Mimsy Were the Borogoves

Food: Recipes, cookbook reviews, food notes, and restaurant reviews. Unless otherwise noted, I have personally tried each recipe that gets its own page, but not necessarily recipes listed as part of a cookbook review.

Plain & Fancy in the seventies with Hiram Walker

Jerry Stratton, September 20, 2023

Brandy piledriver: Piledriver brandy and gin drink, from Plain and Fancy ways of using Hiram Walker Cordials, ca. 1972.; brandy; oranges; beverages; drinks; Hiram Walker; gin

Orange, brandy, and gin. A great relaxing accompaniment to a lazy summer afternoon.

The very first hard liquor I had was a fuzzy navel at a family Christmas party back in the seventies. I’m pretty sure my aunt and uncle made it using Hiram Walker Peach Schnapps. If not, it was De Kuyper Peachtree Schnapps, but unlike De Kuyper, Hiram Walker was partly a Michigan business. Even looking at the Total Wine website right now, they don’t have Hiram Walker Peach Schnapps in Texas, “but we found it at Grand Rapids, MI.”

So when I saw the wonderful artwork on the cover of Plain and Fancy ways of using Hiram Walker Cordials (PDF File, 9.2 MB), I bought it despite having no desire whatsoever of keeping my liquor “cabinet” stocked with multiple flavors of cordials. While I’m pleasantly impressed with people who do have well-stocked liquor cabinets, I just don’t drink enough for that. Even on my limited shelf, I have liquor that’s over ten years old.

One of the liquors I enjoy but don’t drink often is brandy. And, it turns out, most of the brandy recipes in Plain and Fancy are very simple. So both of the drinks I tried from this pamphlet are from the two facing pages focused on “California Brandy”. I chose the Piledriver and the Sidecar because they use alcohols I already had on hand.

I don’t know if Hiram Walker California Brandy was merely brandy from California, or if it was some sort of special cordial. Either way, I didn’t use California brandy, and I didn’t use Hiram Walker. I used a Raynal & Cie French brandy.

In the Piledriver, I also replaced the Hiram Walker Sloe Gin with Bombay Sapphire. For the orange juice I did indeed use orange juice, albeit frozen orange juice concentrate, reconstituted.

For the Sidecar, I replaced the Hiram Walker Triple Sec with Grand Marnier. I did have to go out and buy a lime. One lime is very close to one ounce of lime juice.

The pamphlet’s purpose appears to be convincing people to keep lots of cordials on hand and experience the “new world of fun, excitement and discovery in Hiram Walker Cordials” for all your “memorable moments—those special occasions—plain or fancy!”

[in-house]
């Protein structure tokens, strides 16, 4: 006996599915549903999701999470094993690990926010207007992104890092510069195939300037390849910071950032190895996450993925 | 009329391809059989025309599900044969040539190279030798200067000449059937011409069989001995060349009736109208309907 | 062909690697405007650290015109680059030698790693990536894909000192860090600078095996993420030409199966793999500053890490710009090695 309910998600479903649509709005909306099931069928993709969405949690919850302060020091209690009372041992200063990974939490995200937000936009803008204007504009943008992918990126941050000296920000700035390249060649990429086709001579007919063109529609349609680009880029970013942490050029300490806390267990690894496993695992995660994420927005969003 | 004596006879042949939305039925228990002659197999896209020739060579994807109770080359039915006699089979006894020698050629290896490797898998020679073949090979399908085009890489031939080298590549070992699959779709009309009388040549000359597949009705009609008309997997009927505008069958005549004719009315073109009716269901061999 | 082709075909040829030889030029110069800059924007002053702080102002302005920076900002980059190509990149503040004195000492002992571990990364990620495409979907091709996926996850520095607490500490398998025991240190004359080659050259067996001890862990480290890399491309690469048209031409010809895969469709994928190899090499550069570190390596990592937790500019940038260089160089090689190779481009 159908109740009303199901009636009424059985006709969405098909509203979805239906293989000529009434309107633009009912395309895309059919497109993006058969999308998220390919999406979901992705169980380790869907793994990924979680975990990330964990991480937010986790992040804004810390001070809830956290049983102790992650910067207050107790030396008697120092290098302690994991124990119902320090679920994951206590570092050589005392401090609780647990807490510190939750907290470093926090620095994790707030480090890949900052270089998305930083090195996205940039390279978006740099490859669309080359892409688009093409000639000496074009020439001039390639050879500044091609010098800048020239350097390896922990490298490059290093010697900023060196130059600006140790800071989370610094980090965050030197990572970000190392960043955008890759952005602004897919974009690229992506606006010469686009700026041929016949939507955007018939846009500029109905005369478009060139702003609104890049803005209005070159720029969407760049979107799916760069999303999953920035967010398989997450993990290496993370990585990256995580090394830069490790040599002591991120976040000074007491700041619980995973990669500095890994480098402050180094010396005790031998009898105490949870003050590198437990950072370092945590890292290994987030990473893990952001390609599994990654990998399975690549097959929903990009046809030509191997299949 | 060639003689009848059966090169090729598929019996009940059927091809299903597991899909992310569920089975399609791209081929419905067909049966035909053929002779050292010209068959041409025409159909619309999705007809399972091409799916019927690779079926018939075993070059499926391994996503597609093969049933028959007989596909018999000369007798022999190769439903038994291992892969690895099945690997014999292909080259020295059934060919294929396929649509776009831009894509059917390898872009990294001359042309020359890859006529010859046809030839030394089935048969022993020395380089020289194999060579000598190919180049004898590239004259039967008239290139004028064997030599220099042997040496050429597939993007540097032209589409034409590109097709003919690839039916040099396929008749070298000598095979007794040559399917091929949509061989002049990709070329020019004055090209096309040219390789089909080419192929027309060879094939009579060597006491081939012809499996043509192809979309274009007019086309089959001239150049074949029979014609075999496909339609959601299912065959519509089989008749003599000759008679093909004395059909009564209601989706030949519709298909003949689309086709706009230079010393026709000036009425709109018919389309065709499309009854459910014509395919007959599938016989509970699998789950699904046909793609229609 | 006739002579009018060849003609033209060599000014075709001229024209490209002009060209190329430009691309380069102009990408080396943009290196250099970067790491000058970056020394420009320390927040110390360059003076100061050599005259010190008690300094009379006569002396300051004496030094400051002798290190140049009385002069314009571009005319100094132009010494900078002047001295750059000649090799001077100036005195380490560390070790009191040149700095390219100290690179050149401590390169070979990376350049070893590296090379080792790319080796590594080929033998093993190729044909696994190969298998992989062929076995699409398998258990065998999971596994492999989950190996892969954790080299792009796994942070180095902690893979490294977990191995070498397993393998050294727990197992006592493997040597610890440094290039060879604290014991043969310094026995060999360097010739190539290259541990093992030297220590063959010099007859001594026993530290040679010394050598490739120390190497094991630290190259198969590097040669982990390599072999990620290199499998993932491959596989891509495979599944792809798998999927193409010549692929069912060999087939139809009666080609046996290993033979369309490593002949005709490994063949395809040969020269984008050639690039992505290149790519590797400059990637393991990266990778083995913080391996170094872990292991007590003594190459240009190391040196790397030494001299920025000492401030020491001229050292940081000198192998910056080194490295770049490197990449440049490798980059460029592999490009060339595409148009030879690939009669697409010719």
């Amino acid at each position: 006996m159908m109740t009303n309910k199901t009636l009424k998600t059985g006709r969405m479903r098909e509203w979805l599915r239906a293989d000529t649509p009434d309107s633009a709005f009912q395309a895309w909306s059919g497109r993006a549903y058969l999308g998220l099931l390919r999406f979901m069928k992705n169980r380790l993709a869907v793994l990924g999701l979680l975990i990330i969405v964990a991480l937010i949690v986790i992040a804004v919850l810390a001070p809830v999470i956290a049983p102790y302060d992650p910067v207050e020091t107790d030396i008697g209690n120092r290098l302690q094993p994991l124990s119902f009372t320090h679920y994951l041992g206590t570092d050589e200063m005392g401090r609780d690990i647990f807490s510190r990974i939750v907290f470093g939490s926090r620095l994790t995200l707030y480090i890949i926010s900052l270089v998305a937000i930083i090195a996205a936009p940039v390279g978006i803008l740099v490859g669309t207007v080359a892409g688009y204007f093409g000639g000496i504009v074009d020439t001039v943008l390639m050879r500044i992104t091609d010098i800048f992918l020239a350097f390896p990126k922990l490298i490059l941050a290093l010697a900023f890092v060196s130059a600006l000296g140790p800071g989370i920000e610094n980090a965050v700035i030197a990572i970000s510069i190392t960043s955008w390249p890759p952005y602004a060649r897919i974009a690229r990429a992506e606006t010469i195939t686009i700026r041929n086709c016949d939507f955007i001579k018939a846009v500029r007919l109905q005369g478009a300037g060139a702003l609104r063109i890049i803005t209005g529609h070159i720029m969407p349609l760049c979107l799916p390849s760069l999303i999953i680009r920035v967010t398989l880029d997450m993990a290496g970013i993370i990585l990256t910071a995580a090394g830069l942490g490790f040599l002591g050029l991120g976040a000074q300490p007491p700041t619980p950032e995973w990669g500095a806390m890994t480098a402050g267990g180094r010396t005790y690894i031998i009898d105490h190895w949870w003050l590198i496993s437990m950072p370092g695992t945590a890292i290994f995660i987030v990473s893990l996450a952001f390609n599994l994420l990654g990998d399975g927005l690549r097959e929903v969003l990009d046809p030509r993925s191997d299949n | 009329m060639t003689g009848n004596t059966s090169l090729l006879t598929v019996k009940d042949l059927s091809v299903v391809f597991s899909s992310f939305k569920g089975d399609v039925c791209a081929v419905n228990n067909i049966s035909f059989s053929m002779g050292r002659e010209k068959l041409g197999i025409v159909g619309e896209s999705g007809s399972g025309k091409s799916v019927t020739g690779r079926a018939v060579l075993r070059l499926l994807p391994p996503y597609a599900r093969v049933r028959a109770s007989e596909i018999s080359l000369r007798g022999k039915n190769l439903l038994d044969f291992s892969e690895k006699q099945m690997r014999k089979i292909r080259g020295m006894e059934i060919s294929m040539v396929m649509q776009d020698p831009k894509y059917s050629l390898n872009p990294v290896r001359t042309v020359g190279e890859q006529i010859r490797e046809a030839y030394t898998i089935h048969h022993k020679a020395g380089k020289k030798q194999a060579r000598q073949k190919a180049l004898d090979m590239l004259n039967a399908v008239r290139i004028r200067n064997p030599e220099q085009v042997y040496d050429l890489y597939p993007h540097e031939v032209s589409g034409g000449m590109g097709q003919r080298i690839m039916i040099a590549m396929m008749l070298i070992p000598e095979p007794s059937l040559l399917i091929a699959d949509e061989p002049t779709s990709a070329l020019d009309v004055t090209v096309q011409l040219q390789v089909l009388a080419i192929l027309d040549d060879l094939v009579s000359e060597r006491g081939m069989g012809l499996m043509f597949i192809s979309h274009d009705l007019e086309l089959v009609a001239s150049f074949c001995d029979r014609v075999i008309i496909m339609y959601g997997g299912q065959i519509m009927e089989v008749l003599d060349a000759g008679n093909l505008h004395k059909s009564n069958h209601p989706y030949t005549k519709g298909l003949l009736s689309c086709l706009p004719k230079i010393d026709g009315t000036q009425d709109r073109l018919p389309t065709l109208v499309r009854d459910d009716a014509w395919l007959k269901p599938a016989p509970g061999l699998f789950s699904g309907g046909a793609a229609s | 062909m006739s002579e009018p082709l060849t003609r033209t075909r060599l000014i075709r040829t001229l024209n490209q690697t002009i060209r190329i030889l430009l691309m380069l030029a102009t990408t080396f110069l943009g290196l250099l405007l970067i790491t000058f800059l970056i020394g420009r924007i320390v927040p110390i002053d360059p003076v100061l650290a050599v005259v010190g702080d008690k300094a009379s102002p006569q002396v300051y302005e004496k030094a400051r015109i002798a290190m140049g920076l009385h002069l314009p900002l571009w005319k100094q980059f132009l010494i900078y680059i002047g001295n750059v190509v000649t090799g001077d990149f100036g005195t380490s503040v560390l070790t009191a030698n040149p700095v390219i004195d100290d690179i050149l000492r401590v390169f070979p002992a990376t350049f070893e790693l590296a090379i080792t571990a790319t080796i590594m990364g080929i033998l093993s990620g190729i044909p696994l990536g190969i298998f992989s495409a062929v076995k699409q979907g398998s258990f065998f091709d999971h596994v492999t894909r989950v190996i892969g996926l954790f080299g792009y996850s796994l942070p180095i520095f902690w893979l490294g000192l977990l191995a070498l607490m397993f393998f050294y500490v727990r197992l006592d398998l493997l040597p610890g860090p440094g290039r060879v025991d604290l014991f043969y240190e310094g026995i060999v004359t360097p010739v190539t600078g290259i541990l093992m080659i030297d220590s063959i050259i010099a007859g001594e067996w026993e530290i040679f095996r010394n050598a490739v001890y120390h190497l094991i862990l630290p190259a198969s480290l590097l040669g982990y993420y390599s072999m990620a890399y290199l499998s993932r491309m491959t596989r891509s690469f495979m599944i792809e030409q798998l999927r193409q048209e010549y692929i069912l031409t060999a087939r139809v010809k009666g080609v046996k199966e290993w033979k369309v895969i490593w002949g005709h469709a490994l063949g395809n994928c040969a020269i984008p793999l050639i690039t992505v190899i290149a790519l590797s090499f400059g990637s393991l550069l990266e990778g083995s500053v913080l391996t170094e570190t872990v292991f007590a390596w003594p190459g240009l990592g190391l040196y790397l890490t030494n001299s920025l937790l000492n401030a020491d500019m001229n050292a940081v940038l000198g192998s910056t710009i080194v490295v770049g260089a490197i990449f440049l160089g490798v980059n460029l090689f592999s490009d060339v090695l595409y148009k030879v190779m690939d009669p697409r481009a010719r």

Which makes this pamphlet somewhat of a failure, since I continue to have no intention of buying lots of different flavors of cordials. I may also try the Sunrise Punch, with tequila and gin. It’s basically a Piledriver with tequila instead of brandy. Again, it’s one of the simpler drinks, and I have both tequila and gin on hand.

I may not be alone in not being convinced by this pamphlet. Even when a recipe pamphlet isn’t available online, there are almost always people trying to sell the pamphlet. I can’t find any other copies of this anywhere, or even any evidence for it having been sold in the past. I can’t even find advertisements mentioning it.

That also means that I don’t know when it was published. There is no date or even copyright notice. The art certainly looks seventies to me, but I’m far from an expert in dating books by art style. I base that mainly on it resembling the animation styles I grew up watching on Saturday mornings in the seventies. It’s also very similar to the art style from Put Some Kraut in Your Life, which at its latest came out in 1970.

Chocolate brandy balls: Chocolate Covered Brandy Balls, from Plain and Fancy ways of using Hiram Walker Cordials, ca. 1972.; chocolate; cocoa; brandy; cookies; Hiram Walker

Chocolate “covered” brandy balls. Perfect for the holidays.

So it could easily have been the sixties; it is unlikely to have been the eighties.

The drinks were good. I’m not adding them to my regular rotation, but I will probably pull the pamphlet out once in a while when I need something citrusy. The Piledriver was a nice citrusy drink, not the kind of thing I normally associate with brandy. The Sidewinder was similar—equal amounts brandy, Grand Marnier, and lime juice, blended in a blender with cracked ice. Very much an adult fun drink to match the kids’ shaved ice drinks.

These were both very nice afternoon outdoor summer drinks.

The Chocolate Covered Brandy Balls, on the other hand, were exactly what I normally associate with homemade liquor candies.

I think the next time I make them I will let them sit out overnight and then roll them in powdered sugar. They were too wet the night of making them to keep the powdered sugar dry, which meant that the powdered coating disappeared as it was absorbed into the balls.